Philip Wendell was born in 1734. He was the twelfth child and youngest son of Albany attorney Evert Wendell and his wife Engeltie Lansing Wendell. Losing his father when Philip was sixteen, the boy would be well provided for in Evert Wendell's will.
For many years, it appeared that Philip might live his life as a bachelor like his much older brother and mentor Abraham E. Wendell. These men lived together following the death of their mother in 1769 in a substantial first ward home - managing and improving the mills and other assets from the estate of their enormously successful father.
Philip Wendell's inheritance included a budding milling complex in the center of a large tract of bottomland along Beaver Creek and some acreage on a family farm on the Normanskill. For a time, he also held land on the north side of the city along Foxes Creek.
He was a well-known if not particularly distinguished member of the Albany community during the third quarter of the eighteenth century. Pewholder at the Albany Dutch church, during the War for Independence he often served as an express rider or courier for the Albany committee. He also seems to have been involved in procuring supplies on behalf of the Revolutionary cause.
Like his brother, Philip was quietly successful in managing extensive properties and a number of slaves as well. By the late 1770s, he was building a new house on upper State Street on a knoll that would have presided over his Albany pastureland and mills.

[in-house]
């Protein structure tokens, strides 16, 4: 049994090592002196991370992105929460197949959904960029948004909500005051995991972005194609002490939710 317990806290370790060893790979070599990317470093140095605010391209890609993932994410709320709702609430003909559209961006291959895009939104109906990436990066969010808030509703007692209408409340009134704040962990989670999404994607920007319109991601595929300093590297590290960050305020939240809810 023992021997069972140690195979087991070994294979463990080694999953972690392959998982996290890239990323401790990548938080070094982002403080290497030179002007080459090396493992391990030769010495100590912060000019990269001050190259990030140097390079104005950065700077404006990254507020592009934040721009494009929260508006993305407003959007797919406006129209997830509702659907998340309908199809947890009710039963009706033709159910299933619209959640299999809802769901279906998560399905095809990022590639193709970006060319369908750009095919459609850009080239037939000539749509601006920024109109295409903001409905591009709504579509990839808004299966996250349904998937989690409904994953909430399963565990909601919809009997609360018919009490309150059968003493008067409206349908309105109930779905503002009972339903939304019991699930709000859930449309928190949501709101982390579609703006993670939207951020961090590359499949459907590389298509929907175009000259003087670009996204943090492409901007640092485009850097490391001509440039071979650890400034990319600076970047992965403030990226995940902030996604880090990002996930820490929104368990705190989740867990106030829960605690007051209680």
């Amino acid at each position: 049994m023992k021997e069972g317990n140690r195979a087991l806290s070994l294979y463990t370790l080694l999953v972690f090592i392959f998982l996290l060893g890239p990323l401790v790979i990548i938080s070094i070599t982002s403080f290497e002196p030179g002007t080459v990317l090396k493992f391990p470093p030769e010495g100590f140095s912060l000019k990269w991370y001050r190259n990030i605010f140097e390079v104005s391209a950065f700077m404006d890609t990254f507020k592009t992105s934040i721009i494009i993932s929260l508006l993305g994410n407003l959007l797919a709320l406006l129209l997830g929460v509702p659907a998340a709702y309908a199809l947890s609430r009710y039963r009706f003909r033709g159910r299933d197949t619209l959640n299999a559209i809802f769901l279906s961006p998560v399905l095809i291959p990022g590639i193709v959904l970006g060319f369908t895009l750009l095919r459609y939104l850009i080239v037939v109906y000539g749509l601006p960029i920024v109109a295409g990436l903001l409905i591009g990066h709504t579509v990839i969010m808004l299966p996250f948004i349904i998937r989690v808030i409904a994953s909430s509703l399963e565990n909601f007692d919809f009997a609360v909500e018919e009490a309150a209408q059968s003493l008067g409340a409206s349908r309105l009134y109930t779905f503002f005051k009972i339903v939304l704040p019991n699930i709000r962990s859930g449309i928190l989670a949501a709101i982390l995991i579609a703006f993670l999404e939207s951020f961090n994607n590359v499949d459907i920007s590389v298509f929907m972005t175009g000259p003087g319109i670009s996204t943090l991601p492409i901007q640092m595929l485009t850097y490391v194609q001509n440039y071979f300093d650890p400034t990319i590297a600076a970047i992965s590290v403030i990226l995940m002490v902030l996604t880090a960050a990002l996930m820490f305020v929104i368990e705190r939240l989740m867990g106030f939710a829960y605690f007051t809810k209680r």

By 1790, his brother had died and Philip Wendell was alone with five slaves in his Albany house. Five years later, at age sixty-one he married young Sarah Packard. They had six children born between 1796 and 1803. At that time, his occupation was given as a "gentleman." The census in 1800 described his first ward household with two older adults, four young children, another women, and four slaves.
Philip Wendell wrote his will in November 1808. It left the bulk of his estate to Sarah as long as she remained a widow. He died a month later at age seventy-five. He was buried in the Dutch church plot at the new city cemetery. His younger widow survived until 1830.
The life of Philip Wendell is CAP biography number 2702. This profile is derived chiefly from family and community-based resources. He was sometimes called "Philip E. Wendell" to prevent confusion with other Philip Wendells then living in greater Albany County.
The history of "Wendell's Mills" will be explored further in the future.The Dutch church plot was in the new municipal cemetery that opened in 1806 and was located in today's Washington Park.
first posted: 2003; revised 5/30/8